December 14, 2018.
I was diving in the Punta Perico area, an hour south from La Paz. I was looking for snappers and groupers. That day I found very little fish. When I finally did, they were hiding in holes past 25 meter (80 feet) and they were not big. I got a yellow snapper at 26 meters and a grouper at 24. The current did not help make things any easier. I’m not complaining about the difficulties. It’s the sort of action I prefer above all other type of spearfishing. I get to exercise and have a challenge…
Every time I went down, I found myself 100 meter from my point of descent. I either kept drifting far from my kayak or I had to swim a lot, so I decided to pull the anchor and keep it in my hands. That way I’d be able to drift without care and use the weight of the anchor to go down without kicking as much. I hoped to undo the anchor from the surface but, as usual, the grappling wedged itself in the most unlikely crack.
I took a few breaths and went down to retrieve my 3 pound grappling, my gun in hand.
When I finally reached the anchor (beginning of the video), I had to wiggle it quite a bit so it would let go. Since I had been diving past 25 meter for over an hour, it was not very taxing. I even decided to keep the grappling with me on the way up. I could have let it go and pulled it from the surface, but I expected it find another crevasse (see Murphy).
I had the super long 150 cm gun with me. I use it more and more for snapper (other story).
30 feet from the surface, a shape appeared. It was a wahoo. I knew it even though I have not seen those very often anywhere around Montreal or Rhode Island.
I turned my extremely long gun towards it and closed the distance by changing my direction just so.
I was fishing for snappers and grouper, so I had a reel and a Tahitian shaft. This was not a bluewater setup, but I had a good shot and I took it. The fish torpedoed! Wheeez! The reel turned like crazy. The fish disappeared (the footage is eloquent).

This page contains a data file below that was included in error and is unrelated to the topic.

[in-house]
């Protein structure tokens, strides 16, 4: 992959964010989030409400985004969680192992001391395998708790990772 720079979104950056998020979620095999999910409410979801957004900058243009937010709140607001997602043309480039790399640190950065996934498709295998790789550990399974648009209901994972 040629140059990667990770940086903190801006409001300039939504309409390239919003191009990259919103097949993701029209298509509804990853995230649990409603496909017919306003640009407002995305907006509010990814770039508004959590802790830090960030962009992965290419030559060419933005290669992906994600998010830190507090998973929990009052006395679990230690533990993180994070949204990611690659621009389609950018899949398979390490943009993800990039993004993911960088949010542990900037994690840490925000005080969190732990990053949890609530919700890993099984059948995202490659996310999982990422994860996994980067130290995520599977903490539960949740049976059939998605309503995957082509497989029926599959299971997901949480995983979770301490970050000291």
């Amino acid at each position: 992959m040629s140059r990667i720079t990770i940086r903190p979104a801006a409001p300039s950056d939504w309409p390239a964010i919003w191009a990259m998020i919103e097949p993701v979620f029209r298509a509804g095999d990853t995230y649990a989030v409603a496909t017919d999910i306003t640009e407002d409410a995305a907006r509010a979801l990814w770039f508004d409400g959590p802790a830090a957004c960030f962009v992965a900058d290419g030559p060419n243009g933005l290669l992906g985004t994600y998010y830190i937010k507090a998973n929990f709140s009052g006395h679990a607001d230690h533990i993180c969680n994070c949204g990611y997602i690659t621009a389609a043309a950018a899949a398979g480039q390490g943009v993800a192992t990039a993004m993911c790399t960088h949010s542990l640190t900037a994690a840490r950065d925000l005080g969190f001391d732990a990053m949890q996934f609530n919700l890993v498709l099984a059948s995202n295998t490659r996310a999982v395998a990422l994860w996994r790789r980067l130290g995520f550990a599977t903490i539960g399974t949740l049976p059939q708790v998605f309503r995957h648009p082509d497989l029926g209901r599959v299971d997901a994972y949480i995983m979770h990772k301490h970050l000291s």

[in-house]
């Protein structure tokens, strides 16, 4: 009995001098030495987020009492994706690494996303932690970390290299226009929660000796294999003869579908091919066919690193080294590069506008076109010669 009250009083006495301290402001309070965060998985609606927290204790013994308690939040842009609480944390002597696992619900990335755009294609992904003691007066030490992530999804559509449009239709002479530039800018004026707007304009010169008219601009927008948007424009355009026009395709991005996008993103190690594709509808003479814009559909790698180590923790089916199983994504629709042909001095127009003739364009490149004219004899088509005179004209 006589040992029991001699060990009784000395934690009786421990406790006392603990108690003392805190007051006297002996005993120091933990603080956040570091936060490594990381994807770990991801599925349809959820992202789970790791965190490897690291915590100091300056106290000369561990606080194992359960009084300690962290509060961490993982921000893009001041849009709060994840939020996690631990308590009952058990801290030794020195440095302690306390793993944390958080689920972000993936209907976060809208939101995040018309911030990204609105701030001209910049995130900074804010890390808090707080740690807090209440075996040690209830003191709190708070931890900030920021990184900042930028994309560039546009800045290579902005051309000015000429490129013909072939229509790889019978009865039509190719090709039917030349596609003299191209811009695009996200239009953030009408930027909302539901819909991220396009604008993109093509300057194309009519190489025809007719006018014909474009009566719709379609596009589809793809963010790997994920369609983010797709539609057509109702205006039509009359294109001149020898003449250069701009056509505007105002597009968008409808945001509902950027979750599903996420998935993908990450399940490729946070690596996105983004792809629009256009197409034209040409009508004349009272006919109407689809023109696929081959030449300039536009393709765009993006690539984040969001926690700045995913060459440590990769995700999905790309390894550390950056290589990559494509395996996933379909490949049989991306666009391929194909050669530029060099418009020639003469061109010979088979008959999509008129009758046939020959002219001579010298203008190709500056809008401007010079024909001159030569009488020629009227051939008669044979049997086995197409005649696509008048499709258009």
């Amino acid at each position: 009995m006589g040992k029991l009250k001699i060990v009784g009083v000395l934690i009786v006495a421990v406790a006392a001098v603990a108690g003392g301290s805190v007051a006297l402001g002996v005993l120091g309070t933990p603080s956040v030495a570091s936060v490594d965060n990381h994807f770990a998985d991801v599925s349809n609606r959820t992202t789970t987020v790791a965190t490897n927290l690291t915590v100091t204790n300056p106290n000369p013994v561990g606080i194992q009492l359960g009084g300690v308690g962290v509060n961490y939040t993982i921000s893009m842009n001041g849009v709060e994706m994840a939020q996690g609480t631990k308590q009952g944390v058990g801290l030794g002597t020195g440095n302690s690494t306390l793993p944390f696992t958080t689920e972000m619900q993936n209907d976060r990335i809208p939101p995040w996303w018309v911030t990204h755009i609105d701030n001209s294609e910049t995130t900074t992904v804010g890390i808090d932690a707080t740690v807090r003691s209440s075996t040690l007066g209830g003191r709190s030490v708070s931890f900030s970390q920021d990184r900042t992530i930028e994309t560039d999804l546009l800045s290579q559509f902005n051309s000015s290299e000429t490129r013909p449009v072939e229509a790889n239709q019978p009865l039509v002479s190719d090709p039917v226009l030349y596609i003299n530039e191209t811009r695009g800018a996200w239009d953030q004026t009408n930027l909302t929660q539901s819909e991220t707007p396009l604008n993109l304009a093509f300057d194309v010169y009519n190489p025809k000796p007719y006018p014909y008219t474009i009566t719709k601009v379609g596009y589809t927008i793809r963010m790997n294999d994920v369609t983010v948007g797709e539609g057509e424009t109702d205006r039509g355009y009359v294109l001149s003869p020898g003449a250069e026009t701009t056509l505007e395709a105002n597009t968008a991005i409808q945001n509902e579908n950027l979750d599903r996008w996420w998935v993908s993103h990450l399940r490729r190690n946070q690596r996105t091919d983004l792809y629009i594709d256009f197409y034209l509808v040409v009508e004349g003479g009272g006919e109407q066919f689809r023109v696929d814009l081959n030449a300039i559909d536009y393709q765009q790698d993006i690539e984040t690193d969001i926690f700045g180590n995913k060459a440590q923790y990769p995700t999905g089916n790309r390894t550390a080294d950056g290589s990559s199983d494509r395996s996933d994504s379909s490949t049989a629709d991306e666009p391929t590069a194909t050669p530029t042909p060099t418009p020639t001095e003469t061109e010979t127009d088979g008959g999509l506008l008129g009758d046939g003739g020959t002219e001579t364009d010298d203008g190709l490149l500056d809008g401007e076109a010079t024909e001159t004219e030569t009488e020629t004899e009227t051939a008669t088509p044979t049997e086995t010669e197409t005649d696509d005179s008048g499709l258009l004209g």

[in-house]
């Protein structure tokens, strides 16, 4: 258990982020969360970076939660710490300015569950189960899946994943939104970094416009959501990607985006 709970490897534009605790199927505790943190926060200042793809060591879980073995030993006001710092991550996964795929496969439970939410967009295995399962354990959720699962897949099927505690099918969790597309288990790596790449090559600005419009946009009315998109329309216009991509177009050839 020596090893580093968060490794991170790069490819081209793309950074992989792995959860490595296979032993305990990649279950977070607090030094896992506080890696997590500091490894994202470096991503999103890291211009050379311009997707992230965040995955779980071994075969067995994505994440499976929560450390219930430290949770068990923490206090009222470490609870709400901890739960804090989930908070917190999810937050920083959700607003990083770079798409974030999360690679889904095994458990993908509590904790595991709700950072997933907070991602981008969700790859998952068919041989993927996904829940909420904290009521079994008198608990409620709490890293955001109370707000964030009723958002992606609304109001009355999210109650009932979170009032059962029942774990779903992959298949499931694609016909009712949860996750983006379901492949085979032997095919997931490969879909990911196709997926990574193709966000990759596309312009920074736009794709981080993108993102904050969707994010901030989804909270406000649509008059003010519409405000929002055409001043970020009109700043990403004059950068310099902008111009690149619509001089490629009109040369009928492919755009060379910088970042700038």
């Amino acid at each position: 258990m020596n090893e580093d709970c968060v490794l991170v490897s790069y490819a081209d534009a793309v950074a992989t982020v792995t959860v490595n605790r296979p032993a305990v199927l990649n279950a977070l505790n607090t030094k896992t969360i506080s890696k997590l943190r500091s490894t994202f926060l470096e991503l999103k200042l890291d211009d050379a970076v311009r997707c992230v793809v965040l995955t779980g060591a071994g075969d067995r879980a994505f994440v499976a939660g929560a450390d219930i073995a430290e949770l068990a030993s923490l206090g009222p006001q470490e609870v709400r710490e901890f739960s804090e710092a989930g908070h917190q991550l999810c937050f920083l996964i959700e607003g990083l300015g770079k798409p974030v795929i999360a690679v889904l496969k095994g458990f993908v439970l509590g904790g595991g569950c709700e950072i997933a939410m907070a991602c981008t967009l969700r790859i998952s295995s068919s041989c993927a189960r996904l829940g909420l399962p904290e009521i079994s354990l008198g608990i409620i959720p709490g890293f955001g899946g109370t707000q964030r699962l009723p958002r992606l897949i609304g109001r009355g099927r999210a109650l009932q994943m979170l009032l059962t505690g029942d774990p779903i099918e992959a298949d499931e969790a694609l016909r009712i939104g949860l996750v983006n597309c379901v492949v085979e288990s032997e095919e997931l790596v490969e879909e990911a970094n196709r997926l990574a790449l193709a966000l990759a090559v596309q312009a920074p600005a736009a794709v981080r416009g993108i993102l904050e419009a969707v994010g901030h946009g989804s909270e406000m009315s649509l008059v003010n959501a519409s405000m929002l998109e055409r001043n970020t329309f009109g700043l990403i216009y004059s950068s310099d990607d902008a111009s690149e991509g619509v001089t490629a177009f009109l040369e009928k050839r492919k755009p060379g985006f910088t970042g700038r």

My kayak was right beside me when I surfaced. This was quite convenient. I tied the gun to it. I now had the kayak for a float and I reduced my chances of getting entangled. This fish was powerful enough that I didn’t want to test what would happen it I got snagged.
I played the wahoo as much as possible. I was almost at the end of the 30 meters of line in my reel. It didn’t matter, the kayak could move and I kept the fish from going far. It took ten minutes, but I finally put my hand in the gills…
The fish did not fit inside the kayak, the cooler or my car. No matter, I was a very happy person.
The adventure continued… When I got to shore, the sun was down. I took pictures etc… but my routine was changed by the fish. And I forgot the camera! I found out once I was home, all excited to see the footage… Man did I look into that bag and on the floor of my car.
I had to go back to get it, but it was dard! Since I dodged cows in the dark all they way back to La Paz, I had to wait for morning. I even passed a SUV that had hit one a few minutes prior. Anyway, going back was out of the question… so I put my alarm on (not something I do in La Paz very often).
Driving back the next day, I’m shopping cameras in my mind… but behold, it was waiting for me in the pebbles, with the wahoo footage in it’s little brain!